Info Dumping a Problem In Your Fiction? Consider a Doubting Thomas

Thursday, June 13, 2019
I didn't have a good photo for this article,
and I'm from St. Louis, so...
I recently had a conversation with a novel writer about how to get needed backstory across to her readers without it being an info dump. My suggestion was to make one of her characters a "Doubting Thomas." Now those two sentences are full of jargon that you may not know, so let me define these terms first, and then explain what happened:

Backstory: The information that happened before the story started AND that the reader needs to know in order to understand the story.

Info dump: A section of a novel where the author puts all the backstory in one place, and it is not naturally worked into the story. It can be in narrative, but it is often worked in through a character telling another the needed backstory through dialogue.

Doubting Thomas character: A character who doesn't believe some facts that everyone else believes or knows to be true. This character can often be argumentative or questioning or even naive--someone whom other characters have to naturally explain things to so that the prose doesn't sound "fake" or "info dumpy" when information is revealed.

In my student's novel, a family is going through a huge crisis, and the grandmother is explaining why one of the characters is so sick. Through her explanation, she reveals her entire philsophy of life and her belief system, which is important to the plot and characterization. Readers need to know what she believes and how she has lived her entire life with these beliefs. But, in the novel, the grandmother starts explaining these fundamental beliefs to her other family members, whom she lives with. Not only do they live with her, but they are a very closeknit family. It wasn't believeable that Grandmother would need to explain this to everyone, and the dialogue came out stilted.

All the author needed to fix this was to make the grandson a Doubting Thomas. If the grandson said something like: "Grandma, come on. This can't be true." Then readers could easily believe that Grandma would explain things to her grandson and maybe even sternly. Grandma may even explain the background to her grandson of why she believes what she does and how it is been true in her life. In other words, a Doubting Thomas grandson would make Grandma stating her beliefs natural and understandable--and better fiction.

Of course, this is not the only way to work in backstory or needed information in fiction works. But if you have readers who have given you feeback or critique that there is an info dump or parts of your novel feel too much like an encyclopedia or stitled, consider making one of the characters a Doubting Thomas and easily fix this issue.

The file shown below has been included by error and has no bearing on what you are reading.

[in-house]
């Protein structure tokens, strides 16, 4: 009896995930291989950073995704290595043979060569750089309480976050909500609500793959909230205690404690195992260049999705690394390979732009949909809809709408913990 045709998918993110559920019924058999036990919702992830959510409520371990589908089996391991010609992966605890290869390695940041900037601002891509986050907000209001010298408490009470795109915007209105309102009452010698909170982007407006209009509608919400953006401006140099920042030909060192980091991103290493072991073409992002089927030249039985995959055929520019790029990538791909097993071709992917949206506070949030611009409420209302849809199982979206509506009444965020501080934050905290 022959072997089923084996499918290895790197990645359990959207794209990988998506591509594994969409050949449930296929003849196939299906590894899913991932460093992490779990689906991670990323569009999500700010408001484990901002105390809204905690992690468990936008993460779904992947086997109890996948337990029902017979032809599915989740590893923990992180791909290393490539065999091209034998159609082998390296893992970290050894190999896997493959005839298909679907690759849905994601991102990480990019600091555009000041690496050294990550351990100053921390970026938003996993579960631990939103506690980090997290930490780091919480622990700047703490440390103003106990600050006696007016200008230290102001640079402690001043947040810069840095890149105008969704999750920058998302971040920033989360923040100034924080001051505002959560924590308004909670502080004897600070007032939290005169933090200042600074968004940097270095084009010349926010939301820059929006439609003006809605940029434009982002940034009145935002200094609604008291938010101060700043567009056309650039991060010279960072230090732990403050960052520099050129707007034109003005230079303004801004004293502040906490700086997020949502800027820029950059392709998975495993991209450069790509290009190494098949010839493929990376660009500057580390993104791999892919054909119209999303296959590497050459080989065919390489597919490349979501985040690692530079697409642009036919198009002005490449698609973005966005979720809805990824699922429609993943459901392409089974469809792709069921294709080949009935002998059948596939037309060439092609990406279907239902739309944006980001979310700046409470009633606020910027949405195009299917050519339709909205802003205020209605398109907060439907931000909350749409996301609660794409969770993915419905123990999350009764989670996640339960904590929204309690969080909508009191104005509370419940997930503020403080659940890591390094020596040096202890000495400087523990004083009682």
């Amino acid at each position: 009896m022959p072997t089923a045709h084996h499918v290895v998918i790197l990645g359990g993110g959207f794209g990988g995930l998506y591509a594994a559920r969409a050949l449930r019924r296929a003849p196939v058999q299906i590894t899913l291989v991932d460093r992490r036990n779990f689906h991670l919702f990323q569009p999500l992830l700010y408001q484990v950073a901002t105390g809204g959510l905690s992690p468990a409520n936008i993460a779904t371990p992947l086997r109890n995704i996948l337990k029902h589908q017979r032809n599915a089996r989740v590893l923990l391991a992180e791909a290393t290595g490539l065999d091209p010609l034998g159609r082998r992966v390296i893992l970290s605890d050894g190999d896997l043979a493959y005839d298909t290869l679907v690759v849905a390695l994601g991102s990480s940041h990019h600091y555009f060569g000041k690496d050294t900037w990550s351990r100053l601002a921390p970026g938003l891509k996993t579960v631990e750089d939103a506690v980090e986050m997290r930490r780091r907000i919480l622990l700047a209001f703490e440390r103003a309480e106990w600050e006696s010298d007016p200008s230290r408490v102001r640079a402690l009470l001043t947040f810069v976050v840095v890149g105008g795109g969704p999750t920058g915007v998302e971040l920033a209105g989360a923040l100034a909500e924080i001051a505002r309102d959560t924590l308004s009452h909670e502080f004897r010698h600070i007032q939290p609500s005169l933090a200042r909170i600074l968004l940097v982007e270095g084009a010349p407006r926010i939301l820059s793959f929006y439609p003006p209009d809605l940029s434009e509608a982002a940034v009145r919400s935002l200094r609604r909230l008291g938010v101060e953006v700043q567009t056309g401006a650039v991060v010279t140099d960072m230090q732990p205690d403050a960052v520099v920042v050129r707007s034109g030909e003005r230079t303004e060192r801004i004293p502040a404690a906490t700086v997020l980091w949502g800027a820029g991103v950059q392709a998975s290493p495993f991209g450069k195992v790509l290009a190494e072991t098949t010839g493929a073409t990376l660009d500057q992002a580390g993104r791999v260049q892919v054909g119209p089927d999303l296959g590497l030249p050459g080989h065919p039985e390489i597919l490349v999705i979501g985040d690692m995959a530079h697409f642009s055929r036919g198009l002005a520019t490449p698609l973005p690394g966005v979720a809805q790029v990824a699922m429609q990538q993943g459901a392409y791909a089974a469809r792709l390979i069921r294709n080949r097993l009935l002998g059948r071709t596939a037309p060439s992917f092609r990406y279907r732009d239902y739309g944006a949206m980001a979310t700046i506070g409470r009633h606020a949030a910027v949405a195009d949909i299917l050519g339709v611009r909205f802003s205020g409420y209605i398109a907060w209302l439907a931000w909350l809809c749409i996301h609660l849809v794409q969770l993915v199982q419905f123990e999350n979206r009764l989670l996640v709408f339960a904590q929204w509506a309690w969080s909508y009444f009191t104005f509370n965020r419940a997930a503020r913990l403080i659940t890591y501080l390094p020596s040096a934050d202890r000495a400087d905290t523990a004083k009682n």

Have you ever tried this method in your writing?

By the way: I'm writing this as the Blues just won the Stanley Cup for the first time ever! Let's Go Blues! Play Gloria! See photo above...

If you want to take the WOW! Writing a Novel With a Writing Coach class this summer that Margo teaches, go here to sign up (Classes start either July 5 or August 2). She is offering Muffin readers a special deal with the class--for the price of $130, you can choose to a) do the traditional class of 4 sections of 4500 words or less of a novel or book-length work in one month b) deal #1 which is turning in a section every two weeks--for writers who can't make the weekly deadline c) deal #2--five sections in one month for the price of four--for writers who have a chunk of a novel already done and need some help and feedback. Sign up, and Margo will email with you to decide what works best for you! To find out more about Margo, go to her Editor 911 site here


Sioux Roslawski said...

Margo--I am not a sports fan, but I am glad the Blues won. Underdogs always get my support.;)

The idea of a "doubting Thomas" is a clever one. I had not ever thought of that.

I DO struggle with revealing information (not as much as a dump--hopefully) that would already be known by the characters. I have to constantly think, "Is that how the characters would talk to each other? Does it make sense?"

Thanks for this suggestion. Hopefully, if I ever plan on backing up a dumptruck and dropping a load, I'll remember the strategy of using a Doubting Thomas.

Sue Bradford Edwards said...

I've never used a Doubting Thomas character but I'm also a fiction newbie. My character is returning to her home town so I'll need to get info across to the reader without all of the other characters saying, "Clara, we were there!" Maybe a new person to town could ask a question...

Margo Dill said...

Sioux: The Blues were a Cinderella story for sure, and us writers cannot resist a good story. :) I think any writer worth her weight in salt struggles with this because we want to make sure the narrative sounds authentic and not forced. It's so hard! But worth it when you figure out a way to let readers know what they need to know in a natural way.

Sue: Yes, a question asker is also good to help get info across.

Mary Horner said...

I love this idea, Margo. Turning an information dump into an argument also makes the information more compelling. Thanks for sharing!

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